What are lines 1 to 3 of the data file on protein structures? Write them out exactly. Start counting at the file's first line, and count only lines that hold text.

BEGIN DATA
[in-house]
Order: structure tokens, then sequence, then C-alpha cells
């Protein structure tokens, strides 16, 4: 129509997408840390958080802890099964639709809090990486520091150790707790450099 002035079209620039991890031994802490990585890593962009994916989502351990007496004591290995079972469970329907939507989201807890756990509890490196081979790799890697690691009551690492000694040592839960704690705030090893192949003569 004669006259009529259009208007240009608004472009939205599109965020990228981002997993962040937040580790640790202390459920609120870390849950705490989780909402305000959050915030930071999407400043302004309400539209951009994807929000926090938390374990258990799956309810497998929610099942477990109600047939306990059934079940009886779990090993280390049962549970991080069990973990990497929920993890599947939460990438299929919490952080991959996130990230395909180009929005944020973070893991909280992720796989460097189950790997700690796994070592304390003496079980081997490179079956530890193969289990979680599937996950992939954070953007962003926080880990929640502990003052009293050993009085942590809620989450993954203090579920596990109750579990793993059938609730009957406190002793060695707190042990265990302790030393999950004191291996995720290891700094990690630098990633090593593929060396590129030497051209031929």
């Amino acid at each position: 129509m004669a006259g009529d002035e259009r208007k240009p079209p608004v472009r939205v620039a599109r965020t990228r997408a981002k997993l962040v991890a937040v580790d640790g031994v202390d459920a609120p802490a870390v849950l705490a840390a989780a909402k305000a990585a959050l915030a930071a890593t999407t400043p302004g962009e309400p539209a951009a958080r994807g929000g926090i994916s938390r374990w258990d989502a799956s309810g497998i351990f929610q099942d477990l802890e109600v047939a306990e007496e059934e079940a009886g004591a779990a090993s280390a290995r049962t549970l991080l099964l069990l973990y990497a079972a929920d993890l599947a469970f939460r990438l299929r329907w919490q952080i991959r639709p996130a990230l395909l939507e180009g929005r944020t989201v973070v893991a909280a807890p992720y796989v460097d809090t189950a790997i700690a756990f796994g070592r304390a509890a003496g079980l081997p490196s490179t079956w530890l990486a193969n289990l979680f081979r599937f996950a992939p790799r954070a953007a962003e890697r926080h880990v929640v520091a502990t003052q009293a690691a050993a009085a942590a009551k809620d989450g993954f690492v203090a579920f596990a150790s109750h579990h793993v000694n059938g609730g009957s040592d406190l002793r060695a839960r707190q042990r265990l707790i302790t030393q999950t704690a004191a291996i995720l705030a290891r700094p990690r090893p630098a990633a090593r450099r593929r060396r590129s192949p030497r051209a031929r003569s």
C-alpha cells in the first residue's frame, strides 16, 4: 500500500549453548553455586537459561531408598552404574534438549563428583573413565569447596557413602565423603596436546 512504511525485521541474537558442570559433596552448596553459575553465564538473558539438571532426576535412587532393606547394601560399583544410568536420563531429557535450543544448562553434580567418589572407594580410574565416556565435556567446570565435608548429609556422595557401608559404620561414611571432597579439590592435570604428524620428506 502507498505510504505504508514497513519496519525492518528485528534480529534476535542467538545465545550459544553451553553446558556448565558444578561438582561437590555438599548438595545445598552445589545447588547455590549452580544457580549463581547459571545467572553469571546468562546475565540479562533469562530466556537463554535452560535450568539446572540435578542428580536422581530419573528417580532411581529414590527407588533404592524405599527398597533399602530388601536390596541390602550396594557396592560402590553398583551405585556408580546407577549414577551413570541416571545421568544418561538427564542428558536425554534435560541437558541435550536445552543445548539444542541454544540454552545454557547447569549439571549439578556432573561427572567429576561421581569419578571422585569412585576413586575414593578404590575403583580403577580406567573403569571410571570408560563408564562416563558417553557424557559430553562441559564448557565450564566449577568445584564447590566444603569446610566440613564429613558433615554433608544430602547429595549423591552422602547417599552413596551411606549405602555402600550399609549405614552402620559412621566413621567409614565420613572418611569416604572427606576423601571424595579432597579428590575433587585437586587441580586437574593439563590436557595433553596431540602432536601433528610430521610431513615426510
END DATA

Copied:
[in-house]
Order: structure tokens, then sequence, then C-alpha cells
């Protein structure tokens, strides 16, 4: 129509997408840390958080802890099964639709809090990486520091150790707790450099 002035079209620039991890031994802490990585890593962009994916989502351990007496004591290995079972469970329907939507989201807890756990509890490196081979790799890697690691009551690492000694040592839960704690705030090893192949003569 004669006259009529259009208007240009608004472009939205599109965020990228981002997993962040937040580790640790202390459920609120870390849950705490989780909402305000959050915030930071999407400043302004309400539209951009994807929000926090938390374990258990799956309810497998929610099942477990109600047939306990059934079940009886779990090993280390049962549970991080069990973990990497929920993890599947939460990438299929919490952080991959996130990230395909180009929005944020973070893991909280992720796989460097189950790997700690796994070592304390003496079980081997490179079956530890193969289990979680599937996950992939954070953007962003926080880990929640502990003052009293050993009085942590809620989450993954203090579920596990109750579990793993059938609730009957406190002793060695707190042990265990302790030393999950004191291996995720290891700094990690630098990633090593593929060396590129030497051209031929």